The Pulse of Equality survey conducted
by Harris Interactive reveals huge gains for gays and lesbians in the
areas of adoption, open service in the military and recognition of
The survey released today and
commissioned by the Gay & Lesbian Alliance Against Defamation
(GLAAD) shows a majority of Americans disagree with discrimination
Over 2,000 adults over the age of 18
were contacted between November 13-17 by telephone for the 15 minute
A large majority (75%) favor legal
recognition of gay unions (either marriage or civil unions/domestic
partnership), with only about 2 in 10 (22%) preferring no recognition
at all. Gay marriage was supported by nearly half of the respondents
(47% favor to 49% oppose). Evangelical Christians are most likely to
opposed gay marriage (71%).
Support for the military's ban on gay
personnel serving openly continues to deteriorate. The survey found
nearly two-thirds (64%) of adults favor allowing gays and lesbians to
serve openly in the armed forces. Currently, gays are not allowed to
serve in the military openly, but over 100 retired generals and
admirals recently called for an end to the fifteen-year-old policy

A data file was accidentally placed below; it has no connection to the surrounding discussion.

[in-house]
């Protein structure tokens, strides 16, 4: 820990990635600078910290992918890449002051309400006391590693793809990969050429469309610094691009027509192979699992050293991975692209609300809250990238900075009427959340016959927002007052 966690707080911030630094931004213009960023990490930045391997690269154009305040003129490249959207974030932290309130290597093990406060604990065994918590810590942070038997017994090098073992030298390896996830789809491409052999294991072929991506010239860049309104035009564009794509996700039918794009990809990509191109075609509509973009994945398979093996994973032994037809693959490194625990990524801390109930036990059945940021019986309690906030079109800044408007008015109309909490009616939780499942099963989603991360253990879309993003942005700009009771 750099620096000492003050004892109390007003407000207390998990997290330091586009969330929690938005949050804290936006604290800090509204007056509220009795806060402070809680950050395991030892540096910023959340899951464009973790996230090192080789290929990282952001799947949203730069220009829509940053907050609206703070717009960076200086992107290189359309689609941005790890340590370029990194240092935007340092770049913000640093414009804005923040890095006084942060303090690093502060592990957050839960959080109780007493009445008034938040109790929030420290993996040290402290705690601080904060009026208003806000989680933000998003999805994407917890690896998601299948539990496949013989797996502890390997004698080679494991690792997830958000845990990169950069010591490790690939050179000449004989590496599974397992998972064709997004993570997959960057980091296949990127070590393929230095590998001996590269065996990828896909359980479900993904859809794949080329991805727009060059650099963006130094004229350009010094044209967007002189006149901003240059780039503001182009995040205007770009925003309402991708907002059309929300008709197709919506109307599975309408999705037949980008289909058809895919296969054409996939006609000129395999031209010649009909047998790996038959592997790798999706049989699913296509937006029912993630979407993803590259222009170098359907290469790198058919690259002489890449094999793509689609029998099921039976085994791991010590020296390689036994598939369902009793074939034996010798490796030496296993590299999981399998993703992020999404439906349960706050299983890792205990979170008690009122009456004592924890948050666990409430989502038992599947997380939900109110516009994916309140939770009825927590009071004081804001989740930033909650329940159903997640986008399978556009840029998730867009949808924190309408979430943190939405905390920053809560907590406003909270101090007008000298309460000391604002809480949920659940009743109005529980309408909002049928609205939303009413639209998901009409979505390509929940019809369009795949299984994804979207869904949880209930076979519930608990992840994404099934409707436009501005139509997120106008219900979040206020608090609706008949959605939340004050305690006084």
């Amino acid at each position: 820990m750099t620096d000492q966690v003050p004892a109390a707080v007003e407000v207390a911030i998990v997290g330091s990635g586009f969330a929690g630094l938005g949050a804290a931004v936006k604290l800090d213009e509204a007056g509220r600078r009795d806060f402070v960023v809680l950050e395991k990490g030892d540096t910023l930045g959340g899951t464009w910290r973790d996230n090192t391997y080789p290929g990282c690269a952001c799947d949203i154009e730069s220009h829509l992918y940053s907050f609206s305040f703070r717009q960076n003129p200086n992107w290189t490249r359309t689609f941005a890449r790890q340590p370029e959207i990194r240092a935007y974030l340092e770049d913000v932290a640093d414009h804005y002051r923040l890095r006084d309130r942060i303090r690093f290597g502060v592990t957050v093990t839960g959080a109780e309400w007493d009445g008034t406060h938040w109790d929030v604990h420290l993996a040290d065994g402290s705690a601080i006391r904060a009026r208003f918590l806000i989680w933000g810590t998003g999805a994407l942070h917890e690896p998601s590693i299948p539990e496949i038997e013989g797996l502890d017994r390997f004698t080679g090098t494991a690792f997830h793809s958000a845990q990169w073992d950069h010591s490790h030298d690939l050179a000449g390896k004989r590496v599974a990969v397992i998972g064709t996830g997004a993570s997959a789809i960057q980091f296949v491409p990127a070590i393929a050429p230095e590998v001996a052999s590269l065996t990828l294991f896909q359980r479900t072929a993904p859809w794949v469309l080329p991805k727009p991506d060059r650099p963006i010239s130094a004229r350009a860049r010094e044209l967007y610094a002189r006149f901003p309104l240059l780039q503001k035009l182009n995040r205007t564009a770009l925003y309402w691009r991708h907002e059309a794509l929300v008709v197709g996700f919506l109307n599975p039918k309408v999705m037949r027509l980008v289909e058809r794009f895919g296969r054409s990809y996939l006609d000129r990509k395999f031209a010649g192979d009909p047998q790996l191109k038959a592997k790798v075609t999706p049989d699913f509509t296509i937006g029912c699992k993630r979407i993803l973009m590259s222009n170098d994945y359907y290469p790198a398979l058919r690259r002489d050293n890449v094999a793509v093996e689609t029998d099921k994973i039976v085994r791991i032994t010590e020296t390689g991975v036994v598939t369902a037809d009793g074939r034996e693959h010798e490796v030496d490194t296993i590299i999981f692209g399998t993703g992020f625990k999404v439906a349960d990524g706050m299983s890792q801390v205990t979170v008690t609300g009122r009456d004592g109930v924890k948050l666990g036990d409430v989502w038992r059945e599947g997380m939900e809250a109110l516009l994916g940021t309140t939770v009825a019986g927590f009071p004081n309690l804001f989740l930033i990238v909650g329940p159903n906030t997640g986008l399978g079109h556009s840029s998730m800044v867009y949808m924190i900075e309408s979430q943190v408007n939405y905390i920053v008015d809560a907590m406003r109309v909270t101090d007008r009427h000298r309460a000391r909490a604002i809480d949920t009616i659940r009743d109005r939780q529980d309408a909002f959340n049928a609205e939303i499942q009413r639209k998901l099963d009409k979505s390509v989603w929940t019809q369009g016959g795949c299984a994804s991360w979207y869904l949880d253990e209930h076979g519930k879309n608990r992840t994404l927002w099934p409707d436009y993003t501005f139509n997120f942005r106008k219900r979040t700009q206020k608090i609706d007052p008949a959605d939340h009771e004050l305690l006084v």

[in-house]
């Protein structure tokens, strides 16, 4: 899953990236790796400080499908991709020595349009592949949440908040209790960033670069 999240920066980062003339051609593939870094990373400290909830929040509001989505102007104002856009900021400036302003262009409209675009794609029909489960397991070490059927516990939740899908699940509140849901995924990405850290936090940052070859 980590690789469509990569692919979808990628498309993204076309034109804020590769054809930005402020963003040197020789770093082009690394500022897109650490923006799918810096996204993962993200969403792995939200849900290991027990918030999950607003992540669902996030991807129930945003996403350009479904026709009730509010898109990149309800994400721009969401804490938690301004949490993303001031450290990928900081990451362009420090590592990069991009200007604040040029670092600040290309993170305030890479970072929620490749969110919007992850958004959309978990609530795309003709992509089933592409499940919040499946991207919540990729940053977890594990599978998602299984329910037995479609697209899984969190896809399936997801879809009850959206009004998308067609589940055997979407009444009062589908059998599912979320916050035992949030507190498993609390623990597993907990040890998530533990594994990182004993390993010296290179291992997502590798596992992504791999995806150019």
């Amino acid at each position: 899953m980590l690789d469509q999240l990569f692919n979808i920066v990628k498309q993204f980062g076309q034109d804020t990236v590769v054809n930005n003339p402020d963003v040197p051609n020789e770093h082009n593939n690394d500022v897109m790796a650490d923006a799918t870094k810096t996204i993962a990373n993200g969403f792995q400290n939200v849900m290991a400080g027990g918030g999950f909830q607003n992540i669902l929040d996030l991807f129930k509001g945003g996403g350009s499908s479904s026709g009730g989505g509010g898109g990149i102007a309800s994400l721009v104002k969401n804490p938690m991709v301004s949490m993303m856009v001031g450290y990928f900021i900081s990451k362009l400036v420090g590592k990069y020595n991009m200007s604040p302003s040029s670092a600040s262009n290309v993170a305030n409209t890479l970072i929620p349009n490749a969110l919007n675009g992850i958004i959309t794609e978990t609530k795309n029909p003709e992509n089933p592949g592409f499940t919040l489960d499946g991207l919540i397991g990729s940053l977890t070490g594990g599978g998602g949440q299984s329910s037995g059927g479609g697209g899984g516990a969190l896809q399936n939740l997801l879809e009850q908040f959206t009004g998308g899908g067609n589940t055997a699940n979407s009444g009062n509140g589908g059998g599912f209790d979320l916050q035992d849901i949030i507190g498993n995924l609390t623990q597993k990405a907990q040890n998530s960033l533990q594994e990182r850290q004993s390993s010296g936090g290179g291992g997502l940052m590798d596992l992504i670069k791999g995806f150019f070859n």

known as “don't ask, don't tell” and signed into law by former
President Bill Clinton. President-elect Barack Obama says he
supports repeal of the gay ban.
And nearly 7 out of 10 adults (69%)
oppose laws banning gay couples from fostering or adopting children.
Arkansas voters created such a
prohibition on Election Day when they agreed that only married
couples may foster or adopt a child. Gay marriage is forbidden in
the state. Adoption by gays and lesbians is prohibited in Florida,
but a judge there recently ruled the law unconstitutional and gave a
gay couple custody of two children they had fostered for four years.
Gay advocates said the positive results
were a direct result of increased visibility.
“The visibility of the past several
years, and the intense conversations of the past few weeks, seem to
have galvanized a majority of American's support for equality for gay
and transgender Americans,” said GLAAD President Neil G. Giuliano.
“Majorities of Americans clearly
favor equality for gay and transgender people,” Giuliano added,
“but we've seen that too many still mistakenly believe that the
intolerance and injustice we face are things of the past. So it's
more vital than ever that we tell our stories, illustrate the
injustices we face, and remind people of the common ground we share.”